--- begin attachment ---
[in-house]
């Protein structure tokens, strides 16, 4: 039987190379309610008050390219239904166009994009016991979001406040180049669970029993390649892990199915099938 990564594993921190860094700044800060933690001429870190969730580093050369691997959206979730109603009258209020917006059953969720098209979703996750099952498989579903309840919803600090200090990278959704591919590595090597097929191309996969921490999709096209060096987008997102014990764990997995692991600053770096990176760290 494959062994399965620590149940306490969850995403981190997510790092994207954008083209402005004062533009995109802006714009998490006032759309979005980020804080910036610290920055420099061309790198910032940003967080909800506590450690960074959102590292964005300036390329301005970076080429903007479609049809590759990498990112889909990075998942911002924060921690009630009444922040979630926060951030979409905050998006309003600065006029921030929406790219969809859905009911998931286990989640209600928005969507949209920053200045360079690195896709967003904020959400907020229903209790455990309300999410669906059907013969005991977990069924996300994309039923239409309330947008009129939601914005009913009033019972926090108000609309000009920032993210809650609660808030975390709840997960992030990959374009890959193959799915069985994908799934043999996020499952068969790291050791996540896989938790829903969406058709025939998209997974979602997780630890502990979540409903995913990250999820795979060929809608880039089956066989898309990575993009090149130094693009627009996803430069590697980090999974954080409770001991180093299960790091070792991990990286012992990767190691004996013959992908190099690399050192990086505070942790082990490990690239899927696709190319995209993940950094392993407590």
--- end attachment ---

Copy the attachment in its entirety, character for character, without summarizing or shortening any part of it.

[in-house]
């Protein structure tokens, strides 16, 4: 039987190379309610008050390219239904166009994009016991979001406040180049669970029993390649892990199915099938 990564594993921190860094700044800060933690001429870190969730580093050369691997959206979730109603009258209020917006059953969720098209979703996750099952498989579903309840919803600090200090990278959704591919590595090597097929191309996969921490999709096209060096987008997102014990764990997995692991600053770096990176760290 494959062994399965620590149940306490969850995403981190997510790092994207954008083209402005004062533009995109802006714009998490006032759309979005980020804080910036610290920055420099061309790198910032940003967080909800506590450690960074959102590292964005300036390329301005970076080429903007479609049809590759990498990112889909990075998942911002924060921690009630009444922040979630926060951030979409905050998006309003600065006029921030929406790219969809859905009911998931286990989640209600928005969507949209920053200045360079690195896709967003904020959400907020229903209790455990309300999410669906059907013969005991977990069924996300994309039923239409309330947008009129939601914005009913009033019972926090108000609309000009920032993210809650609660808030975390709840997960992030990959374009890959193959799915069985994908799934043999996020499952068969790291050791996540896989938790829903969406058709025939998209997974979602997780630890502990979540409903995913990250999820795979060929809608880039089956066989898309990575993009090149130094693009627009996803430069590697980090999974954080409770001991180093299960790091070792991990990286012992990767190691004996013959992908190099690399050192990086505070942790082990490990690239899927696709190319995209993940950094392993407590």